Kristen’s Abdominal Hysterectomy
Age at Surgery 39
I’ve been meaning to share my story for awhile, so I can help others who are going through this. I had my hysterectomy about 14 months ago now, and I can honestly say it was one of the hardest decisions I have ever had to make but one of the BEST decisions I have ever made. I had been dealing with really heavy periods for a few years. I think they gradually got worse over time, but I knew at the time that I had fibroids from my gynecologist, so I just used that as the “reason why”. I went in for routine blood work at my GP’s office and they asked me to come in right away because they discovered my iron levels were super low. Like almost low enough to be admitted to the hospital. I had been suffering from restless legs for quite a few months at this point, and there were times I felt dizzy getting up off the couch, or just sheer exhaustion, but honestly I never knew those symptoms could be a sign of low iron. I was also diagnosed with MS a few years back, so I just thought those things I was feeling was because of my MS.
After that doctor appointment I had to go get some additional tests done, then the next thing I know I was meeting with a surgeon who told me not only that I needed an abdominal hysterectomy due to the size of the fibroids, but that it had to be a vertical cut. I sat stunned and scared. I had never had a surgery in my life, and now here I was facing this major life decision on top of it all. I then sat with the scheduler to pick a date for the surgery and at this point I was still in shock, but went ahead and scheduled it to get it done and over with in 2 weeks! My surgery was successful, I stayed in the hospital for 4 nights, (over a weekend), and that was also one of the best decisions I ever made. I didn’t rush home. My best advice is to stay in there (even though trust me I know you don’t wan to) for as long as they will allow you to. It’s the best for your body if you can just be still and heal. Also, make sure you get up and start walking as soon as you can. The first walk for me was the toughest, but after that they slowly got easier and easier.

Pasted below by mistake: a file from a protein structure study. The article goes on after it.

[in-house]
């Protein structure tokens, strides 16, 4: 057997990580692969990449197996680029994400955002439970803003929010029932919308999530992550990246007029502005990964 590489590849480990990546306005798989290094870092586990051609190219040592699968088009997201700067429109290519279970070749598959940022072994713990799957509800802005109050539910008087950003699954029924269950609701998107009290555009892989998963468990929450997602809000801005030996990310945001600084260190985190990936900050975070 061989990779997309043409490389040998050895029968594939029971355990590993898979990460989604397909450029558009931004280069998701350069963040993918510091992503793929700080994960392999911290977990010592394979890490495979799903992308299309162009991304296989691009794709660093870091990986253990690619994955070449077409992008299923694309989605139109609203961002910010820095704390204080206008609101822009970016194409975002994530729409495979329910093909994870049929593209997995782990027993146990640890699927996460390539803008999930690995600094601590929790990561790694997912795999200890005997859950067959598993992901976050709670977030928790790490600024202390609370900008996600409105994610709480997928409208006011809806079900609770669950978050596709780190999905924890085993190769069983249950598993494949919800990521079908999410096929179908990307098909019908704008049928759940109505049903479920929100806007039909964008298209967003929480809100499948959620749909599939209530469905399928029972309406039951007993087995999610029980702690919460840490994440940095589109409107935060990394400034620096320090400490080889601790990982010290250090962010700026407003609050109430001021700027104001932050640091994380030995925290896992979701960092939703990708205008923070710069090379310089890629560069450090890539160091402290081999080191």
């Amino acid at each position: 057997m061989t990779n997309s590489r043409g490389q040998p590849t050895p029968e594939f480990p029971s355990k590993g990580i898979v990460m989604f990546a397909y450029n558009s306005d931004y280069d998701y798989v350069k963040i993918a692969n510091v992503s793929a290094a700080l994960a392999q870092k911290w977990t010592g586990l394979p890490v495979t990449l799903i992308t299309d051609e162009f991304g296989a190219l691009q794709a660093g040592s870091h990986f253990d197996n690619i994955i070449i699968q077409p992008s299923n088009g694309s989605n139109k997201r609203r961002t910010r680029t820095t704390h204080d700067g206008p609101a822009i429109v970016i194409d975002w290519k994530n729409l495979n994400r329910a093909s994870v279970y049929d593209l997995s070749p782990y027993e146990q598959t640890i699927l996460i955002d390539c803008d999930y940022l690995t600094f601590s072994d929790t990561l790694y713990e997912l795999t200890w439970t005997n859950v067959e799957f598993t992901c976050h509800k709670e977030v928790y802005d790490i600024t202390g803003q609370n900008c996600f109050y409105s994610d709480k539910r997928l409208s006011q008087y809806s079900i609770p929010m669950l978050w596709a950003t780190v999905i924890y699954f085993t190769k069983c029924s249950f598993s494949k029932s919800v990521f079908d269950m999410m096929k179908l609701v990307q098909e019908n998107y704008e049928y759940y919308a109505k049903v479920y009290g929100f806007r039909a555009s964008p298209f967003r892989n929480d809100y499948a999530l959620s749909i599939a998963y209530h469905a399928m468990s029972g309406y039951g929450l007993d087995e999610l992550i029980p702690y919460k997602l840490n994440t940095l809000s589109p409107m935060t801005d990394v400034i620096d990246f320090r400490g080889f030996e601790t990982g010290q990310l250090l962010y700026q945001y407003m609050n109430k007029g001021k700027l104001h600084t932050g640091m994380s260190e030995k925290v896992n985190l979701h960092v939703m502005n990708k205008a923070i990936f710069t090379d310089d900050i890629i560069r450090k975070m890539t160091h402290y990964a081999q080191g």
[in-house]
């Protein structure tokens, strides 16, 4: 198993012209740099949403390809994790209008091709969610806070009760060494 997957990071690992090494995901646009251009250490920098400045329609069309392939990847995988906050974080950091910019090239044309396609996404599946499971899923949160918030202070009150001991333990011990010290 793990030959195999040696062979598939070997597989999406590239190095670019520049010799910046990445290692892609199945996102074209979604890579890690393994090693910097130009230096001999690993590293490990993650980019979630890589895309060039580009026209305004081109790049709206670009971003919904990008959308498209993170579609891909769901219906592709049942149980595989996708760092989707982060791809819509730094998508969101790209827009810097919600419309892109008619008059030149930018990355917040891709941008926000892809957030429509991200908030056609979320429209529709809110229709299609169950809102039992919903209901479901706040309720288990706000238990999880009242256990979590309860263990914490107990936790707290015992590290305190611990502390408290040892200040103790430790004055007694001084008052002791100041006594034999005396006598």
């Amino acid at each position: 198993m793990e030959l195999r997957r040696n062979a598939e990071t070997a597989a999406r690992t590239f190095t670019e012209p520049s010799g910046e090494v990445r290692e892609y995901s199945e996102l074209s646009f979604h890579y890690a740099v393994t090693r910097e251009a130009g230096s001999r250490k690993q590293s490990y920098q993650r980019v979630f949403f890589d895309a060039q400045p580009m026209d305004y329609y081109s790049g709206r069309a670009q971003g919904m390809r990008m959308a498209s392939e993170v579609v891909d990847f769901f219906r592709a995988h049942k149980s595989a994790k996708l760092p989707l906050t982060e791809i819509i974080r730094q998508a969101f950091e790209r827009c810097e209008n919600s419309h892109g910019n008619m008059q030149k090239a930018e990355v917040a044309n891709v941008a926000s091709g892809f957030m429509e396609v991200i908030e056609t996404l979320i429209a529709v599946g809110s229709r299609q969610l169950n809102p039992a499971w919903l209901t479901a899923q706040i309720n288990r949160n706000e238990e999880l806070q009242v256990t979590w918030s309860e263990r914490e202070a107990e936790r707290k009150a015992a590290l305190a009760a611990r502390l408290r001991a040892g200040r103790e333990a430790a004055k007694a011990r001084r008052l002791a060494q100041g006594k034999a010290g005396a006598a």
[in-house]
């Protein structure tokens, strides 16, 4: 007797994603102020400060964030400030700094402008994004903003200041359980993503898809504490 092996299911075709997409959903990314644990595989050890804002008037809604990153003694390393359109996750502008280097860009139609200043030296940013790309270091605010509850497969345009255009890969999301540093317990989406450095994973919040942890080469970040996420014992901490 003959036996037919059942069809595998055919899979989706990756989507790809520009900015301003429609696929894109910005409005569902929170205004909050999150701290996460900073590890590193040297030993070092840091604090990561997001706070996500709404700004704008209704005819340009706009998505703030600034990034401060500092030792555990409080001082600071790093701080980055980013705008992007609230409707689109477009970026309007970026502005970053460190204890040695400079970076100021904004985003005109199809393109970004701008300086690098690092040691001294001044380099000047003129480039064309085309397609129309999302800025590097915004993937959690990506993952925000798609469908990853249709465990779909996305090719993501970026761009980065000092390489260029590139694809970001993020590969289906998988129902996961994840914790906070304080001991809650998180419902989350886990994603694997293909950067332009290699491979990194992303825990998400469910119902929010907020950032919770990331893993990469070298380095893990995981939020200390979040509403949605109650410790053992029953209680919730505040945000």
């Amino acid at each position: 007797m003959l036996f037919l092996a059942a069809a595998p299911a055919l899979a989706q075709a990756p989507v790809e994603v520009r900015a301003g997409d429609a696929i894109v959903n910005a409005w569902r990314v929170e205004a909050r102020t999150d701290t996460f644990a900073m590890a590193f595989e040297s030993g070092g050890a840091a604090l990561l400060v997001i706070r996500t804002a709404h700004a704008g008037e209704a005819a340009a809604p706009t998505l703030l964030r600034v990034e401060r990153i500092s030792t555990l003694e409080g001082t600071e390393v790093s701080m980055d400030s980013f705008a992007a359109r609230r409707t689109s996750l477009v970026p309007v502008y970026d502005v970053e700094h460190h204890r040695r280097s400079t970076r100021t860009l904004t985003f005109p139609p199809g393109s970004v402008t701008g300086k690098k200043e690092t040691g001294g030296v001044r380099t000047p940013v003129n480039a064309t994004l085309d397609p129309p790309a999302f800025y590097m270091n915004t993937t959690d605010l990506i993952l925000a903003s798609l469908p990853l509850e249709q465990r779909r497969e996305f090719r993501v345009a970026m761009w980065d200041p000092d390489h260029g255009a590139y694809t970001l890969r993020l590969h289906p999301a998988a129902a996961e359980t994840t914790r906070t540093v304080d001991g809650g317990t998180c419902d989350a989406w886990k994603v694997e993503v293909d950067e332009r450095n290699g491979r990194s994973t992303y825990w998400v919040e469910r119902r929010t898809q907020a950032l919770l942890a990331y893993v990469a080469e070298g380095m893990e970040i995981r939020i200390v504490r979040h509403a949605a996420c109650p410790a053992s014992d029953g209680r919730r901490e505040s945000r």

The staples were uncomfortable and painful (but bearable), and I couldn’t wait to have them out. I was worried I wouldn’t be able to do stairs, but they were no problem at all! I wore nightgowns which I never do, for the first week or two. It made going to the bathroom that much easier! Once those staples came out I felt like a new woman! I still had to heal but it was a game changer for me at that point. I didn’t work for 12 weeks and that was also the best decision I ever made. Don’t rush back to work. I was lucky because I didn’t have any complications. The doctor said he believed it was because I stayed in the hospital for those 4 nights, and I think so too. Once you go home, you are moving around so much more! I slept in the recliner once I got home for most nights. I didn’t feel comfortable laying down on an actual bed for about 4 weeks.
As I reflect a year later, I cannot believe how much pain and suffering I was going through prior to the surgery. I feel like a new person, healthy and well. Just to feel this way, and not realize how badly I was feeling prior, is kind of sad and stunning to me. You don’t realize how unwell you feel when you are living it. To feel this way now, I can’t even describe it. For me it’s extra emotional because I was blaming my MS for the way I was feeling, when really it wasn’t the MS, it was these fibroids wreaking havoc on my body.
My hope for all of you is that you feel like I do. It’s not only a physical journey but an emotional one. The body is amazing and it will heal, help it heal but listening to the doctors, and resting when you should! Big hugs to you all!